The basis is Rosetti's monogram "R". In three reliefs are shown: St. Luke, the patron saint of painters, and again above as a winged ox. Above the ox is the poet Dante. In the middle of the cross is Eve as a symbol of seduction.

In the Church of Birchington there is a stained glass window “Preparing for Passover” based on Rosetti's design by Shields. Rossetti passed away on an Easter Sunday so this picture served as a memory.


In 1877 a monument to Rossetti was erected in Chelsea on Cheyne Walk. It was a fountain designed by John Seddon with a bronze bust modeled by Madox Brown. A plaster cast is in the National Portrait Gallery . Holman Hunt gave the commemorative speech.


Jane Morris as Proserpine , 1874, Tate Gallery , London

Rossetti was one of the most unusual artists of the 19th century. He saw himself as a painting poet. He stood out from the other comrades-in-arms of the Pre-Raphaelite movement through his view and his working methods: He was neither patient nor a natural talent. He was also never interested in the exact execution of details, tended to avoid complicated backgrounds and had an aversion to landscapes . He also lacked thorough technical training. His first works (The Youth of the Virgin Mary , The Annunciation) are demanding, but also reveal the limits of his drawing and perspective . But the informative value lets forget the technical defects.

Holman Hunt believed that not only did Rossetti's work violate Pre-Raphaelite principles, but that Rossetti's work never seriously accepted the teachings. However, Rossetti's merit was that he encouraged the two brilliant artists Edward Burne-Jones and William Morris in their development.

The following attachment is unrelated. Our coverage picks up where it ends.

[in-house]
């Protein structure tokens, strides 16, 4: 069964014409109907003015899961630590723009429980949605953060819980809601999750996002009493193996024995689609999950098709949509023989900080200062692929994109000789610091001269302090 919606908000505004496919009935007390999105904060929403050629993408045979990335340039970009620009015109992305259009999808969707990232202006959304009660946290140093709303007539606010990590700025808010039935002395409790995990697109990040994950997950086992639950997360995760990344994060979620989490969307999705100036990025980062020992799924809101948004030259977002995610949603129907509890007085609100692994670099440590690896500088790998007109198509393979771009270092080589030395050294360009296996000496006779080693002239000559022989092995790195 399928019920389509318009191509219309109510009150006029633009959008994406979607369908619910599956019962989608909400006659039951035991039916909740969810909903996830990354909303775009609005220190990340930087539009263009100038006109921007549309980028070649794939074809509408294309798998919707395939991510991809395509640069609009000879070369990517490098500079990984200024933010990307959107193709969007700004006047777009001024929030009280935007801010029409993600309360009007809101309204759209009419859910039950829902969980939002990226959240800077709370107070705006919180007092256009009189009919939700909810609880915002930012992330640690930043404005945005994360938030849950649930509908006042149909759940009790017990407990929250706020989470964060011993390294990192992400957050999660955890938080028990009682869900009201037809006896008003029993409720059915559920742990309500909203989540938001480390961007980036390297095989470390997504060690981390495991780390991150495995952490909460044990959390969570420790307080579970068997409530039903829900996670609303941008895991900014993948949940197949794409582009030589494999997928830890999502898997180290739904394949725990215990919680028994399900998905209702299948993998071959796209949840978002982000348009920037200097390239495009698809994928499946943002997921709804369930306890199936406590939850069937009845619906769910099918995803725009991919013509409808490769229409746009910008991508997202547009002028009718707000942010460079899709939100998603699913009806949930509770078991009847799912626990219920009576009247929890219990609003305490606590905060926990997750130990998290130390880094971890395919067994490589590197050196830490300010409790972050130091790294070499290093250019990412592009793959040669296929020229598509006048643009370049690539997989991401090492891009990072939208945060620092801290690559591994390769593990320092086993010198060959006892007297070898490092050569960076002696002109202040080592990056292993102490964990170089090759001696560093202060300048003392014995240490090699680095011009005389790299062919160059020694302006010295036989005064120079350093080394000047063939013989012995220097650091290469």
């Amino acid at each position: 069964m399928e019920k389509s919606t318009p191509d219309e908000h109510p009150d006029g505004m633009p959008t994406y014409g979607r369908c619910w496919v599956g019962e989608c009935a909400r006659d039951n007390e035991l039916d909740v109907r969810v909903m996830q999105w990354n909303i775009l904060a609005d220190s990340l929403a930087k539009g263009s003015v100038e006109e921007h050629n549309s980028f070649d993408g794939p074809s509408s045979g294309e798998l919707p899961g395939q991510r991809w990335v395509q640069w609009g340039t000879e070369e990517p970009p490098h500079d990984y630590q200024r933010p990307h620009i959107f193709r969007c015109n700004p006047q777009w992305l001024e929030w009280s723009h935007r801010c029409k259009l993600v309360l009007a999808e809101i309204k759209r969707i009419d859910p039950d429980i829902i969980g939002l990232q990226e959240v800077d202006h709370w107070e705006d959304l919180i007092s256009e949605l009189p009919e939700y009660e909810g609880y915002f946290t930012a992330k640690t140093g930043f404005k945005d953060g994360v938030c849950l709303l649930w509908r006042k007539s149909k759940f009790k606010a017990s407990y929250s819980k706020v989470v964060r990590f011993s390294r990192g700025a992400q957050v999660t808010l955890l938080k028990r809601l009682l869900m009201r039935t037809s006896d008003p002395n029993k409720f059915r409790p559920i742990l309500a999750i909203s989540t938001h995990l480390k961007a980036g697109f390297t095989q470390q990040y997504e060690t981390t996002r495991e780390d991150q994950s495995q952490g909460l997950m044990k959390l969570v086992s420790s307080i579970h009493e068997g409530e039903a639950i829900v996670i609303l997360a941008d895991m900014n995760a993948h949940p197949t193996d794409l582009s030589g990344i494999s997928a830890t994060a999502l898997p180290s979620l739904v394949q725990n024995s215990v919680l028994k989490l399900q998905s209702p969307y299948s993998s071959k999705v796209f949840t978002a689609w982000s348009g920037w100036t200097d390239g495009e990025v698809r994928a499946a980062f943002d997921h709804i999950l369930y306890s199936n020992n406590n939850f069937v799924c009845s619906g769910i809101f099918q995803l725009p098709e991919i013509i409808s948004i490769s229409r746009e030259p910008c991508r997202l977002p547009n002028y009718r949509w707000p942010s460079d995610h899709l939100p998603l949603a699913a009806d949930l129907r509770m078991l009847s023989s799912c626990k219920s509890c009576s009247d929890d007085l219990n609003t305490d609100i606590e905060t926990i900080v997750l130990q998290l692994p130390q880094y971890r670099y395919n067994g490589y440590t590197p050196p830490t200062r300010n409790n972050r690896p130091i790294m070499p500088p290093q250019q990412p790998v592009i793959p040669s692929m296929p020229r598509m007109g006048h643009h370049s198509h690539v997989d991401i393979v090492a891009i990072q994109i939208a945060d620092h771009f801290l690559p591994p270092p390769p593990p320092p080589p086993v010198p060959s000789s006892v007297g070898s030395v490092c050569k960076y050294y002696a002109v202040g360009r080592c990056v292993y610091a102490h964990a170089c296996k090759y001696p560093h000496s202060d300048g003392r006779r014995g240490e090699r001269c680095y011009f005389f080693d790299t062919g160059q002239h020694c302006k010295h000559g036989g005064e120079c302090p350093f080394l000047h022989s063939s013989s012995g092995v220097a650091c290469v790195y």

In contrast to the other Pre-Raphaelites, he often used watercolors for his works . Rossetti developed his own style of painting here. He often applied the colors boldly and in lines and dots. In this way he achieved a jewel-like sparkle, which is particularly advantageous for heraldic decorations (see The marriage of St. George with Princess Sabra ). He made no distinction between water and oil colors . He used the techniques crosswise on many pictures. His friend William Bell Scott wrote that Rossetti had "painted with watercolor brushes in oil, with as thin a job as a watercolor". Despite his aversion to academic discipline, he was the most excellent of the Pre-Raphaelites. Often he immersed himself very much in individual topics, but he retained his versatility. So he tried his hand at wall painting in Oxford in 1857 . But his attempt failed miserably because of his imperfect technique. Working with William Morris brought his talent for stained glass to light, and he was an excellent book illustrator , although he was very little active in this field.

In the last 20 years of his work (until 1878) he concentrated almost entirely on painting pictures of beautiful, sensual women. Jane Morris, with lascivious pursed lips and flowing hair, became a symbol of the femme fatale through Rossetti's pictures . Although the images were based on mythological or literary motifs, they had no narrative moment. Because of his health and because assistants helped him with his work, his late work is inconsistent. And yet some of his paintings are among the most remarkable 19th century images of timeless importance.


Paintings (selection)

Found (1859, unfinished)
The Virgin Mary's Youth (1849)
Ecce Ancilla Domini / The Annunciation (1850)
The marriage of St. George with the Princess Sabra (1857)
The Song of the Seven Towers (1857)
Beata Beatrix (1864-1870)
Monna Vanna (1866)
The bride (1865/1866)
Proserpine (1874)
Dante's dream - inspired by a poem
The Blessed Damozel - inspired by a poem
The shady meadow (1850–1872)
Astarte Syriaca (1875–1877)
Maria Theresa Zambaco (1870)
The first anniversary of the death of Beatrice (1853)
Venus Verticordia


Web links

Commons : Dante Gabriel Rossetti  - Album with pictures, videos and audio files

Individual evidence

  1. Blue Plaque formerly "Aldwick Lodge, Bognor"
  2. Blake's Cottage in Felpham